The FEB’s tax expert reacts to the tax reform items proposed by the High Council of Finance.
1. How do you judge the tax reform project put forward by the High Council of Finance (CSF)?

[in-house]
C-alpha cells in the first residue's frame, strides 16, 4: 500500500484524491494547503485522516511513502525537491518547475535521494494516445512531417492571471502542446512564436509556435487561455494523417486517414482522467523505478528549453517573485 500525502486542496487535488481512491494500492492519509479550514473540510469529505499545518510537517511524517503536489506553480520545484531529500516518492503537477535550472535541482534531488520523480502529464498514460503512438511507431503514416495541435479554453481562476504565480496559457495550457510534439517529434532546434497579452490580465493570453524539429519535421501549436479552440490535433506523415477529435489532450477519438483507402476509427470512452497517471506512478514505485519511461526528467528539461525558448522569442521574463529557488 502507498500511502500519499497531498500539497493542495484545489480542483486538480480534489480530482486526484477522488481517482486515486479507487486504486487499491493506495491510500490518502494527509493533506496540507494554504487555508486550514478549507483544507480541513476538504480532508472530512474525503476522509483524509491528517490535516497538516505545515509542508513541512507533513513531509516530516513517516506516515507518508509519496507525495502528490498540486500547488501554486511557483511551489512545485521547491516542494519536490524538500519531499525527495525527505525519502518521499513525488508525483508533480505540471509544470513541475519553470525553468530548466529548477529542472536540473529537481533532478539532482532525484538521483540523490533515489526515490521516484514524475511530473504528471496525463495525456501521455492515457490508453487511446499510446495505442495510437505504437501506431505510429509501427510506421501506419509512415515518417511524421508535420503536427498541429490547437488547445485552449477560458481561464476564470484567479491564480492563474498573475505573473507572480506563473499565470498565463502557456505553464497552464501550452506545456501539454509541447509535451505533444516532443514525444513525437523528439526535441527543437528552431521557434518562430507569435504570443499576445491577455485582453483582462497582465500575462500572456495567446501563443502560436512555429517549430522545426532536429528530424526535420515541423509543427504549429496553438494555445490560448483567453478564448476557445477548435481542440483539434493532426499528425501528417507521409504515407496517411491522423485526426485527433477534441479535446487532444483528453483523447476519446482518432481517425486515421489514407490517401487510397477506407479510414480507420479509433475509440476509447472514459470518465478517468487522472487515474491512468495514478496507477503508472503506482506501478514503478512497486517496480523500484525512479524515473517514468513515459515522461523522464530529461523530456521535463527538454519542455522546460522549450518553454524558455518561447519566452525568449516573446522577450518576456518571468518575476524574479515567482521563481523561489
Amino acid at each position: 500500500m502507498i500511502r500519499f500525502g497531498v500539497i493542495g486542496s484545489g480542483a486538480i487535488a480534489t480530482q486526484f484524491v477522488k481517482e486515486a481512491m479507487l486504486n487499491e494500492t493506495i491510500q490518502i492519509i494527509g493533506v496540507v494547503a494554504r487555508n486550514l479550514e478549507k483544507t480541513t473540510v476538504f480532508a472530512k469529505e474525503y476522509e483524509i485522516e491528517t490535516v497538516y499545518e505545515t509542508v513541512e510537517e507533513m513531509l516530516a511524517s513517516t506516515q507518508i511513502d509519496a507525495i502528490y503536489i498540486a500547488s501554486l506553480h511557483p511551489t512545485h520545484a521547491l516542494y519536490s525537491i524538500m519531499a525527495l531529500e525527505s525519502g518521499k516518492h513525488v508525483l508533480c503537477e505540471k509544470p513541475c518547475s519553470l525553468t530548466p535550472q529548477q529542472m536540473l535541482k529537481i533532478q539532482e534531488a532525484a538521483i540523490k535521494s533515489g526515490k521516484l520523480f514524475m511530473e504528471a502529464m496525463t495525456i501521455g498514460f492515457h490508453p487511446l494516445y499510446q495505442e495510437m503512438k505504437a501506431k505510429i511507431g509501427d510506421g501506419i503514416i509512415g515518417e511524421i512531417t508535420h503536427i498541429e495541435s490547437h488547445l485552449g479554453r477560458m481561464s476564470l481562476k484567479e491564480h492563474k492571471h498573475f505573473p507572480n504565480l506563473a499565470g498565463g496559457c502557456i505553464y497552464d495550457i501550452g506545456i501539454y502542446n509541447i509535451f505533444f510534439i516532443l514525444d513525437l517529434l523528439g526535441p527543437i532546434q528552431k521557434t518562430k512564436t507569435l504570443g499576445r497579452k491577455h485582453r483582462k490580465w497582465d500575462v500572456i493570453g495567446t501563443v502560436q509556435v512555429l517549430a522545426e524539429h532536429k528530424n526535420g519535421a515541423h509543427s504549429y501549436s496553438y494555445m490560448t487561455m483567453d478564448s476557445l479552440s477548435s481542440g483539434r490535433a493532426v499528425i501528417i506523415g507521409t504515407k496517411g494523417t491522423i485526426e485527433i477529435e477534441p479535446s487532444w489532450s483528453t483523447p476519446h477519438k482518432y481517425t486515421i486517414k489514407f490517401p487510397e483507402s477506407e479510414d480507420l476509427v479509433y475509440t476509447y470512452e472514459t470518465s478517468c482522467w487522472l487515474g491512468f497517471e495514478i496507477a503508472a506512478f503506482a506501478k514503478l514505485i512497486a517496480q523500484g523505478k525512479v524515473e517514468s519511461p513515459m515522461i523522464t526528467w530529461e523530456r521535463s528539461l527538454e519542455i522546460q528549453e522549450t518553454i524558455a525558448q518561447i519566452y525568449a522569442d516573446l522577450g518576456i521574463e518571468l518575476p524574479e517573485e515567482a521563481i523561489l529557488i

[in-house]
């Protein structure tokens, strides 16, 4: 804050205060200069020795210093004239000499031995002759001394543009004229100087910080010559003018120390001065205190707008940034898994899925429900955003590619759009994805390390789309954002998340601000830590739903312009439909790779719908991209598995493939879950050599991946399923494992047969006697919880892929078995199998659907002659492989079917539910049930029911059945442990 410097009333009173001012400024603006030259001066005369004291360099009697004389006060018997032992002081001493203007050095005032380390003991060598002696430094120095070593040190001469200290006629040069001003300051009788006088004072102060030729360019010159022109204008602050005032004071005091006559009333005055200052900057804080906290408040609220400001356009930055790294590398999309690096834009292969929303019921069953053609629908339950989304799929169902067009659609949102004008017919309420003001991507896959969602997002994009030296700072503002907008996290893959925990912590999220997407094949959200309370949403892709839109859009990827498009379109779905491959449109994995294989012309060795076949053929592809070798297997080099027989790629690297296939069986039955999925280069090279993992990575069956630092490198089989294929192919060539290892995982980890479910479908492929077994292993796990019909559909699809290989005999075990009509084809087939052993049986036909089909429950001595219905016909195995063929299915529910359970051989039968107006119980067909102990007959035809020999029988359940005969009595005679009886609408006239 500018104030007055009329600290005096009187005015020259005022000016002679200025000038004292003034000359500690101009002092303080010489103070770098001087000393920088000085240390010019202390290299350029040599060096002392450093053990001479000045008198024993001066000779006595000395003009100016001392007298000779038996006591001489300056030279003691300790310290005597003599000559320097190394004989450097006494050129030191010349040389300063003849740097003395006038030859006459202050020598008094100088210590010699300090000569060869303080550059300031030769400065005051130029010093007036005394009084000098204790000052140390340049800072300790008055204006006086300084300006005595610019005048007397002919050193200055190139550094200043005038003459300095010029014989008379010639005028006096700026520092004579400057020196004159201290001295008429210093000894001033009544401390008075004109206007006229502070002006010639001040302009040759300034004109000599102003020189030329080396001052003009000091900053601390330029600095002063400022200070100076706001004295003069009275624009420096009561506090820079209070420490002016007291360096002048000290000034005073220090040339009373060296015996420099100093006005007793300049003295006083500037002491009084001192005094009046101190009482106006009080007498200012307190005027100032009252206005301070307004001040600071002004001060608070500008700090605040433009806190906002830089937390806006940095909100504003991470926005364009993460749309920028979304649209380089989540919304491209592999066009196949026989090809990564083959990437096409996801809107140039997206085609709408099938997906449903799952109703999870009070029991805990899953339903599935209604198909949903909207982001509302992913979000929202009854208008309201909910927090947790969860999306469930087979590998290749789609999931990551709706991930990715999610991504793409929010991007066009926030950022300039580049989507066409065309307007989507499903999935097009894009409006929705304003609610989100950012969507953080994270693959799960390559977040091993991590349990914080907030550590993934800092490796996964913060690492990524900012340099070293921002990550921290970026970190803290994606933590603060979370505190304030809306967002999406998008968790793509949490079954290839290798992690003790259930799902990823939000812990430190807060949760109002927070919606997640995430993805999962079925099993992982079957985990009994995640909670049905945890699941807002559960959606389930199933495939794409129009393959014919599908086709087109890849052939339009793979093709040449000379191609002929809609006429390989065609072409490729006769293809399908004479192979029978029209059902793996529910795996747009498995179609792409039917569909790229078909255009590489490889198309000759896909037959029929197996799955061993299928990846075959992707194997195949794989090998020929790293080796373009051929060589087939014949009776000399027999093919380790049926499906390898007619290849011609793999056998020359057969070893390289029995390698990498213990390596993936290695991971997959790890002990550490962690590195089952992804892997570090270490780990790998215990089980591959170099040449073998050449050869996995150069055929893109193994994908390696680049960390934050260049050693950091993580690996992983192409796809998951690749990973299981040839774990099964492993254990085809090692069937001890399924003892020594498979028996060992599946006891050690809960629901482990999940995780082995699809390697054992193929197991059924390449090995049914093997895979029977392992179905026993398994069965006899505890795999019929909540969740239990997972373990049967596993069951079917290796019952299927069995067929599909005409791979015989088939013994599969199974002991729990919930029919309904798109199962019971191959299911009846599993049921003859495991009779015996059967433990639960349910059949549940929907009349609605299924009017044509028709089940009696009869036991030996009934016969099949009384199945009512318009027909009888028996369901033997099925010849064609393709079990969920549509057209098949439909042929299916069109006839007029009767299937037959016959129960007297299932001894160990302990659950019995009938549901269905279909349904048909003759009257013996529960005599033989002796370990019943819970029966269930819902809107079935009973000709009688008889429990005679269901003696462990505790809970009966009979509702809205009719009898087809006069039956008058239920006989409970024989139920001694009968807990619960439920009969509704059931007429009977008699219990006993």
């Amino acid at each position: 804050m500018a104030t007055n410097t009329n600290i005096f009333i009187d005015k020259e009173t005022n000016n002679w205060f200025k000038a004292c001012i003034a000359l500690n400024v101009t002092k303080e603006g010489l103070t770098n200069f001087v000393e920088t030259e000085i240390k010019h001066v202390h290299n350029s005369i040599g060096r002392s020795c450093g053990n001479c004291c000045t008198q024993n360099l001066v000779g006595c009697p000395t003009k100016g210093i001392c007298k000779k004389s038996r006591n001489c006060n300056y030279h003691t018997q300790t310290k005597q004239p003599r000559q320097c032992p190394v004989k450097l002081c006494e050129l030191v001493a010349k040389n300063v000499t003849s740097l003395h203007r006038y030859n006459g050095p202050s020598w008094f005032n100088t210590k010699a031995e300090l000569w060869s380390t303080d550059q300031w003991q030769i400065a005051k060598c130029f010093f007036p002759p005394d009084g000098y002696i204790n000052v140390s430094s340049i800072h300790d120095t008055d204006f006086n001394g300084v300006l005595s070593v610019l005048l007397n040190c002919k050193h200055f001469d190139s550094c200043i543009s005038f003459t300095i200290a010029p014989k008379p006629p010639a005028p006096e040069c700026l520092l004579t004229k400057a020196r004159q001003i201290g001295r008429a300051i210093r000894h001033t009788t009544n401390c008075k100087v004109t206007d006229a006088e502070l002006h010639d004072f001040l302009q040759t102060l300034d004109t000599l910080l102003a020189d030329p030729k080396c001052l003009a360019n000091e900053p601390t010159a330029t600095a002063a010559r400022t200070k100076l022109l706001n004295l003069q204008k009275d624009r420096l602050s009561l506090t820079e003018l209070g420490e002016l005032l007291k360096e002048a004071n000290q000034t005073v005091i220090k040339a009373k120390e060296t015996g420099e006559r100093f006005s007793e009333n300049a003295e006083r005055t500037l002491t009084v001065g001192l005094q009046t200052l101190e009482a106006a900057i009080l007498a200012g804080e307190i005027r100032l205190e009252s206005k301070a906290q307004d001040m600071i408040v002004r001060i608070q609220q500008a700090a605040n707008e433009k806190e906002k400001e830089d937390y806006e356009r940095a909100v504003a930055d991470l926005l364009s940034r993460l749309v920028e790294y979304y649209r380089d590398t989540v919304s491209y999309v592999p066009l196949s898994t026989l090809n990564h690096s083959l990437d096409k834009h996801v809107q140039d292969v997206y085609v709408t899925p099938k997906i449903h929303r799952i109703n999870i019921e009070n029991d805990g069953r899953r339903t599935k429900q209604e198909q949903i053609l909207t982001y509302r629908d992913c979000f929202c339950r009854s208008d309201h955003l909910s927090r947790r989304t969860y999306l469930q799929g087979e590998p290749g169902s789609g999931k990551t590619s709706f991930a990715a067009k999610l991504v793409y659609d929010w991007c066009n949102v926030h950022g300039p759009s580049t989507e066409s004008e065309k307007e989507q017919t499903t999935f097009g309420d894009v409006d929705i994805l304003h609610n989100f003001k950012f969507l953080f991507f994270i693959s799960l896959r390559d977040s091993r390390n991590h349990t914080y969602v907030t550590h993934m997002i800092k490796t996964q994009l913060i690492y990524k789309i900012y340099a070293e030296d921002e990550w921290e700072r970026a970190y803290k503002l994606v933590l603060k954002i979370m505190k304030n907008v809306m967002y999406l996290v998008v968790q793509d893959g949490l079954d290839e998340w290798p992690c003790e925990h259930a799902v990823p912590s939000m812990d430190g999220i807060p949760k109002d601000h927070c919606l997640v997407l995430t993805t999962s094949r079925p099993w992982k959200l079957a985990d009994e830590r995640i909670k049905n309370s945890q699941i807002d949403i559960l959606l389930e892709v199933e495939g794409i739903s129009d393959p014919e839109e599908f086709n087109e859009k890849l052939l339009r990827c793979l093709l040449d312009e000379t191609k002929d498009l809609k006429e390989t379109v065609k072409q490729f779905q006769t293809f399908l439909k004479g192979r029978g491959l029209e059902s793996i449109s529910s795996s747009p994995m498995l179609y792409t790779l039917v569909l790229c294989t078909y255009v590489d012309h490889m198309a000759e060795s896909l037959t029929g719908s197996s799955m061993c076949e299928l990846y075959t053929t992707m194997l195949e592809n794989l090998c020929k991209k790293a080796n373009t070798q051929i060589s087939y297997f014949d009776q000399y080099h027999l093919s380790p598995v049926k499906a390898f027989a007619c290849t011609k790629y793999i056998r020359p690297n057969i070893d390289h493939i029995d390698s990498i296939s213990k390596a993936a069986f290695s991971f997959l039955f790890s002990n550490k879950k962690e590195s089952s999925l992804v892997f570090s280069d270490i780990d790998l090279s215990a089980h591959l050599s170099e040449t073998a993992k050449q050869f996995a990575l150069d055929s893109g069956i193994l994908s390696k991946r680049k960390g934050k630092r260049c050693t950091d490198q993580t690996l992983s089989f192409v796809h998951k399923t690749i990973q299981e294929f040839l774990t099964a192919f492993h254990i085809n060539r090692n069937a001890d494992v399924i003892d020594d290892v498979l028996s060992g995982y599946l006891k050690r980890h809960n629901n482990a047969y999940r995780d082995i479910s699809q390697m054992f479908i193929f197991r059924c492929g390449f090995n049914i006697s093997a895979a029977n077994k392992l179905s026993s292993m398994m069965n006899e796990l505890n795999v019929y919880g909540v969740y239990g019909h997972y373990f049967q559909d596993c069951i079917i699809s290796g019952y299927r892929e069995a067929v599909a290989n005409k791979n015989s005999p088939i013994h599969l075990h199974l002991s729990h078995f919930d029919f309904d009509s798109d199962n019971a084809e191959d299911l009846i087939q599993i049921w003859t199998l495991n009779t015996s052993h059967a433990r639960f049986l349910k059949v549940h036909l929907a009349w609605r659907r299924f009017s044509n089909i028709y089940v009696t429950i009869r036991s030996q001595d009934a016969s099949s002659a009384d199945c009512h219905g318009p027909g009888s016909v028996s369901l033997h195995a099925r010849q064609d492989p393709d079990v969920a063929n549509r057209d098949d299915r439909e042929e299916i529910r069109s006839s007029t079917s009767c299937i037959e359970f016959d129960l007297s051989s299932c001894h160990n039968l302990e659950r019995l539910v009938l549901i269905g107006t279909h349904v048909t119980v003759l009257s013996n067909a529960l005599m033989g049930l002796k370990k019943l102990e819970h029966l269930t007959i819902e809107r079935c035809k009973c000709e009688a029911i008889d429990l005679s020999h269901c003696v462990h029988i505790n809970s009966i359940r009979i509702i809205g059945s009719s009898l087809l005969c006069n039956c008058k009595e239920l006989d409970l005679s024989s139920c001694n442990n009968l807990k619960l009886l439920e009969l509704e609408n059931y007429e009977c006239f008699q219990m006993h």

1. How do you judge the tax reform project put forward by the High Council of Finance (CSF)? These proposals do not constitute an “official opinion” to be followed by the government, it must be remembered. Moreover, they are just aimed at eliminating tax regimes in a purely mechanical way without any qualitative analysis and without in-depth evaluation. There is no overall vision. More broadly, we can only be disappointed by the working method chosen to surround this tax reform dreamed up by Vivaldi. The Minister of Finance entrusted a working group led by Mark Delanote, professor of tax law at the University of Ghent (UGent), to work on the subject. But we don’t have the faintest idea who is on this group of experts. Everything happens in the greatest opacity and without any public debate. At the FEB, we are observers: we can only react to what we see and read in the press, such as these CSF recommendations which have just been leaked. All this is not up to the challenge. 2. What shocks you most about these CSF proposals? The CSF recommends reducing taxes, in particular on work, to the tune of around 6 billion euros. But to finance the effort, he proposes for example to abolish meal vouchers, to tax family allowances and to raise VAT to 22%. This proposal to raise the VAT seems to me totally aberrant, for two reasons. One: it would amount to increasing consumption tax at a time when we are trying to strengthen purchasing power. Two: this increase will quickly be found in the indexation of wages, while inflation is already breaking records and is a problem for many companies. It makes you wonder if those who imagine this kind of measure sometimes read the newspaper. 3. According to you, are we far from real reform? We are very far from that. It is a reform imagined in a small committee by technicians. And then politically transformed into a beautiful story to tell, storytelling, with a cake that must be big enough for everyone to eat. We are far from a substantial and well-argued work of reflection, having to reduce labor taxation for all and position Belgium competitively on the international economic scene by 2030. In short, we are swimming in the midst of divisive propaganda. I am also very worried about the consequences, including on the electoral level in 2024, that such a reform could have if it were to be carried out under this legislature.